I read and listen to books. I drink tea. I sleep like a cat and wished I lived in Hawaii.
This book was an easy listen. It had juicy drama that unfolded throughout the book. I appreciated this somewhat soap opera, light beach read. I didn't read it on the beach though, but it was perfect for a long plane ride in which I was somewhat exhausted and didn't have the concentration for a more complicated book. The 1930's New England setting was a nice backdrop for this story. At a time when life appeared to be more conservative, many risque events were taking place. The book is about best friends and love interests and family and the skeletons in their closets. I found myself gasping out loud more than once at what was taking place. The narrator does a fine job with the female voices, but I thought she was pretty mediocre with the male voices. Also, I didn't "love" Nick, the main character, Lily's, love interest. He was too much of a goody-two-shoes and somewhat boring, although he did sound very good-looking. This book is what some might call "chick-lit" and will probably appeal more to women than to men. This genre isn't usually my thing, but I found myself wanting to listen when I wasn't listening to get to the bottom of the story. On a side note, they must have lit up at least 2000 cigarettes in this book. At a certain point, I felt that it was a little bit unnecessary and it started to bug me. All in all, I would recommend this to others, mainly women, and I think it would be a good book club read/discussion.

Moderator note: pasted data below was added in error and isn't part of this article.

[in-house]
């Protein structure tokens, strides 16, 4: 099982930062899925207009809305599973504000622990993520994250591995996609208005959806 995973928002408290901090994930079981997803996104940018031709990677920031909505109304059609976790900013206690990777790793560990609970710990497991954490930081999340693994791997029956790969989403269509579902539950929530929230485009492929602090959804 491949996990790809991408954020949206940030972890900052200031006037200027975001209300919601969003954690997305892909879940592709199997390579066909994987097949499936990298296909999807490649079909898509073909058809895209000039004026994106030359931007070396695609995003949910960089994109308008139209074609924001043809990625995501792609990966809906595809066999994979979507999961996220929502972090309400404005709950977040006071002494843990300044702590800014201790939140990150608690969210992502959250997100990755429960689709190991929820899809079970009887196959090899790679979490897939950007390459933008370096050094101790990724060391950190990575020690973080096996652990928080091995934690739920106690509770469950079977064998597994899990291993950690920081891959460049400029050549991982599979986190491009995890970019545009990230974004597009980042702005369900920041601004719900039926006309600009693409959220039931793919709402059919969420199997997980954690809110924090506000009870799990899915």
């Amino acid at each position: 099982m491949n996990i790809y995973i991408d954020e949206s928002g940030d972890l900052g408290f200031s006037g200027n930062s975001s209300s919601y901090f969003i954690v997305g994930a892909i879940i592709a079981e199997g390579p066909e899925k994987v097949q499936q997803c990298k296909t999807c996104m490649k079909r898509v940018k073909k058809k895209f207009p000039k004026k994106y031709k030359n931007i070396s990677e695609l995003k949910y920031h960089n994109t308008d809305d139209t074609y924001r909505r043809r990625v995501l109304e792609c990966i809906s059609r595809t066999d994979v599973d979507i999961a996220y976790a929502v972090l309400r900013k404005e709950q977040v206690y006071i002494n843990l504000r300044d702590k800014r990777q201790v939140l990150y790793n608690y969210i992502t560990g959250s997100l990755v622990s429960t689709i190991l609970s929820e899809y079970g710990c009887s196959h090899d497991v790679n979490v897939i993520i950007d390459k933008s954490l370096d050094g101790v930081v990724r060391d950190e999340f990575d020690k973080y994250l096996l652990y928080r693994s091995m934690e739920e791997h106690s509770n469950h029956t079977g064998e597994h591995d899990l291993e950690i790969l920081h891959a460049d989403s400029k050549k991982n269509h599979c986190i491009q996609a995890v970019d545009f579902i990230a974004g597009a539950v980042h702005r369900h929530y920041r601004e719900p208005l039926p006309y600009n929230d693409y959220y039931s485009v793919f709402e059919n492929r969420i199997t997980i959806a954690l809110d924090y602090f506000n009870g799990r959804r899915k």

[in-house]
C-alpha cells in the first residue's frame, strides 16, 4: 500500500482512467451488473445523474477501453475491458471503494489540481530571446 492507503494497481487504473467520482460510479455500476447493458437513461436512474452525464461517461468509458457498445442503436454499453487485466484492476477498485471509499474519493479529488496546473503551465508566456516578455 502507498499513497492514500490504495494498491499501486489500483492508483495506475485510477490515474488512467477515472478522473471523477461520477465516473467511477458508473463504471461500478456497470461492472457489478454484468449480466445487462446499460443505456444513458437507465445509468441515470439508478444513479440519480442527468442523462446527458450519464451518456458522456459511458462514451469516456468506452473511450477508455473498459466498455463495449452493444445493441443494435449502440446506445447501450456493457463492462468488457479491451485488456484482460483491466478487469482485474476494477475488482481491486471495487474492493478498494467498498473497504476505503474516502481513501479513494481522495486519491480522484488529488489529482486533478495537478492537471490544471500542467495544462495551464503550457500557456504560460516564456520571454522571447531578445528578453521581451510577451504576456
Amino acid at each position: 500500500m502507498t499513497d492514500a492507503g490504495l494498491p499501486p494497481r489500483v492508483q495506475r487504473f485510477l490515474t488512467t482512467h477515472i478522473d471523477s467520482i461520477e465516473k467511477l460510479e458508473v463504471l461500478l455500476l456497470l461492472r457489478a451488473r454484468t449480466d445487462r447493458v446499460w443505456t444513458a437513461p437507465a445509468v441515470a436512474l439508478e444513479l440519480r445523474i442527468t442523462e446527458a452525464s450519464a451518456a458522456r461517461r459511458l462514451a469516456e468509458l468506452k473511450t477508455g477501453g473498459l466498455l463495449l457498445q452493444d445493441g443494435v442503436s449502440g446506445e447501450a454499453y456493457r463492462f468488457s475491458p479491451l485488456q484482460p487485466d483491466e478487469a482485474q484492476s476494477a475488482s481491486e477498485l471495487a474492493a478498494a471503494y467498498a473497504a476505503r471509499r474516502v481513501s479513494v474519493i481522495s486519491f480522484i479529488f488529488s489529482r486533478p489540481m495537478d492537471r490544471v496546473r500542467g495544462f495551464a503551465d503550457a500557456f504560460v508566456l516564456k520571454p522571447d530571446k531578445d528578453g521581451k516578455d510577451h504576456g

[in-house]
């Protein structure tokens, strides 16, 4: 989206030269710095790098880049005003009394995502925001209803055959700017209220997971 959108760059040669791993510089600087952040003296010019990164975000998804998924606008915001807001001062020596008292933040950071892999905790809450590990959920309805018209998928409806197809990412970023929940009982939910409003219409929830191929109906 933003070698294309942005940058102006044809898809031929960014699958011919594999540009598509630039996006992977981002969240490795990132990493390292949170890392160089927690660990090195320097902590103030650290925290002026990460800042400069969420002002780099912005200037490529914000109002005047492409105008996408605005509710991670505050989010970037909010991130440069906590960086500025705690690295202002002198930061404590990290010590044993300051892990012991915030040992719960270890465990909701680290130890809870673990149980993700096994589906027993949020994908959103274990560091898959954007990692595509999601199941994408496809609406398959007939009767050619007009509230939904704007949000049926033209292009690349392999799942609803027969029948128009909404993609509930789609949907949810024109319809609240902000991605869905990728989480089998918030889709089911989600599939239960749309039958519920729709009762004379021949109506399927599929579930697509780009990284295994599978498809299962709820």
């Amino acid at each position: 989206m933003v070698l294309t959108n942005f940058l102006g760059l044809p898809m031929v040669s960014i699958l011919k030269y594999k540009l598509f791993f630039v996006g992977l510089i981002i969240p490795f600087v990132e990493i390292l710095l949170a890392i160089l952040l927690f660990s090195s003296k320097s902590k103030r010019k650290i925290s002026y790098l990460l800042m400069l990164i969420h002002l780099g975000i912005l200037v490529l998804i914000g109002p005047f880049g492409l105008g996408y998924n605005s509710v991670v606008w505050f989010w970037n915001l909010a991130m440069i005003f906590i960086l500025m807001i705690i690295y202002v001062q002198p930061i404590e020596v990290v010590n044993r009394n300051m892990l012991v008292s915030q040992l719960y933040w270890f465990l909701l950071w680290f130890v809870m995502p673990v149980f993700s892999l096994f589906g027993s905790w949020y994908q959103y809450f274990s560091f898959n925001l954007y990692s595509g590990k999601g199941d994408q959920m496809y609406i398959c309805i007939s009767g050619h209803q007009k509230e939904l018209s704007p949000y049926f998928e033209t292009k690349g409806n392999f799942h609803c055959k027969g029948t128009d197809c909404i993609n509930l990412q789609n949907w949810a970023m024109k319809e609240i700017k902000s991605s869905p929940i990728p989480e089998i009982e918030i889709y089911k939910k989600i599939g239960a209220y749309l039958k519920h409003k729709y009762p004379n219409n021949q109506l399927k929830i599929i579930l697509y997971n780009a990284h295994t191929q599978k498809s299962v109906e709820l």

I haven't read a lot of fiction based on life in the thirties. Literary requirements of college and high school, while great literature, aren't exactly uplifting. I didn't finish "The Grapes of Wrath" and long to read more about those exciting 1930's! Okay, so I shouldn't throw that title around with light Summer reading.